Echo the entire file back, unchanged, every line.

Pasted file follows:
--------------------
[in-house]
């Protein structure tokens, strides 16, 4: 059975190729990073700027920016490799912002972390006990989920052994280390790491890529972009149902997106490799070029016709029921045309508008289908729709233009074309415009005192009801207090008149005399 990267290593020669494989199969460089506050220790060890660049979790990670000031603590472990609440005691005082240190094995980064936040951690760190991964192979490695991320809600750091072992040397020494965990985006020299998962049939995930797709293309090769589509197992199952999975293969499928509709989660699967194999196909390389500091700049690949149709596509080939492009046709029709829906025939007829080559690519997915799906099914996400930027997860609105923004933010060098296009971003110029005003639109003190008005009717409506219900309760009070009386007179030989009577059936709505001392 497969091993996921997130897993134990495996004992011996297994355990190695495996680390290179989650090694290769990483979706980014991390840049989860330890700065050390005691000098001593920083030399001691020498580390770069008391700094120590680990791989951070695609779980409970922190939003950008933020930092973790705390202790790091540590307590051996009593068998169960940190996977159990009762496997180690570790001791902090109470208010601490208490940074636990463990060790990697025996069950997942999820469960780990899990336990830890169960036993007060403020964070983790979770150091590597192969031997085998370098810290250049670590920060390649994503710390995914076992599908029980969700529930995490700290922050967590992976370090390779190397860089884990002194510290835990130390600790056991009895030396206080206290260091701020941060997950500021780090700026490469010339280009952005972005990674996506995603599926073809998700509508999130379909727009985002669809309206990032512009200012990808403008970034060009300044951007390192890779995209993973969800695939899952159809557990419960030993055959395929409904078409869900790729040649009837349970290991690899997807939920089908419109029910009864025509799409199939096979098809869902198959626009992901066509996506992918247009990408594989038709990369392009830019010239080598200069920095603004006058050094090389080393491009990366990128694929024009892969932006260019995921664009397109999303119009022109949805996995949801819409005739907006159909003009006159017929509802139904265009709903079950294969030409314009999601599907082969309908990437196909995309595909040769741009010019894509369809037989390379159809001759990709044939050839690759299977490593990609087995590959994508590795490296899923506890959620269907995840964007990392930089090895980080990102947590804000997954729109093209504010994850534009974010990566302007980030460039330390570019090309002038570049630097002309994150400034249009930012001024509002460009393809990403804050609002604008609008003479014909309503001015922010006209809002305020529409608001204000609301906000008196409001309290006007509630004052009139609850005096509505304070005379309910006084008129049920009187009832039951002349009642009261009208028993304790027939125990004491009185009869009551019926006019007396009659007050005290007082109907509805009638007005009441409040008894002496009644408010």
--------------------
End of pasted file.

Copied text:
[in-house]
């Protein structure tokens, strides 16, 4: 059975190729990073700027920016490799912002972390006990989920052994280390790491890529972009149902997106490799070029016709029921045309508008289908729709233009074309415009005192009801207090008149005399 990267290593020669494989199969460089506050220790060890660049979790990670000031603590472990609440005691005082240190094995980064936040951690760190991964192979490695991320809600750091072992040397020494965990985006020299998962049939995930797709293309090769589509197992199952999975293969499928509709989660699967194999196909390389500091700049690949149709596509080939492009046709029709829906025939007829080559690519997915799906099914996400930027997860609105923004933010060098296009971003110029005003639109003190008005009717409506219900309760009070009386007179030989009577059936709505001392 497969091993996921997130897993134990495996004992011996297994355990190695495996680390290179989650090694290769990483979706980014991390840049989860330890700065050390005691000098001593920083030399001691020498580390770069008391700094120590680990791989951070695609779980409970922190939003950008933020930092973790705390202790790091540590307590051996009593068998169960940190996977159990009762496997180690570790001791902090109470208010601490208490940074636990463990060790990697025996069950997942999820469960780990899990336990830890169960036993007060403020964070983790979770150091590597192969031997085998370098810290250049670590920060390649994503710390995914076992599908029980969700529930995490700290922050967590992976370090390779190397860089884990002194510290835990130390600790056991009895030396206080206290260091701020941060997950500021780090700026490469010339280009952005972005990674996506995603599926073809998700509508999130379909727009985002669809309206990032512009200012990808403008970034060009300044951007390192890779995209993973969800695939899952159809557990419960030993055959395929409904078409869900790729040649009837349970290991690899997807939920089908419109029910009864025509799409199939096979098809869902198959626009992901066509996506992918247009990408594989038709990369392009830019010239080598200069920095603004006058050094090389080393491009990366990128694929024009892969932006260019995921664009397109999303119009022109949805996995949801819409005739907006159909003009006159017929509802139904265009709903079950294969030409314009999601599907082969309908990437196909995309595909040769741009010019894509369809037989390379159809001759990709044939050839690759299977490593990609087995590959994508590795490296899923506890959620269907995840964007990392930089090895980080990102947590804000997954729109093209504010994850534009974010990566302007980030460039330390570019090309002038570049630097002309994150400034249009930012001024509002460009393809990403804050609002604008609008003479014909309503001015922010006209809002305020529409608001204000609301906000008196409001309290006007509630004052009139609850005096509505304070005379309910006084008129049920009187009832039951002349009642009261009208028993304790027939125990004491009185009869009551019926006019007396009659007050005290007082109907509805009638007005009441409040008894002496009644408010």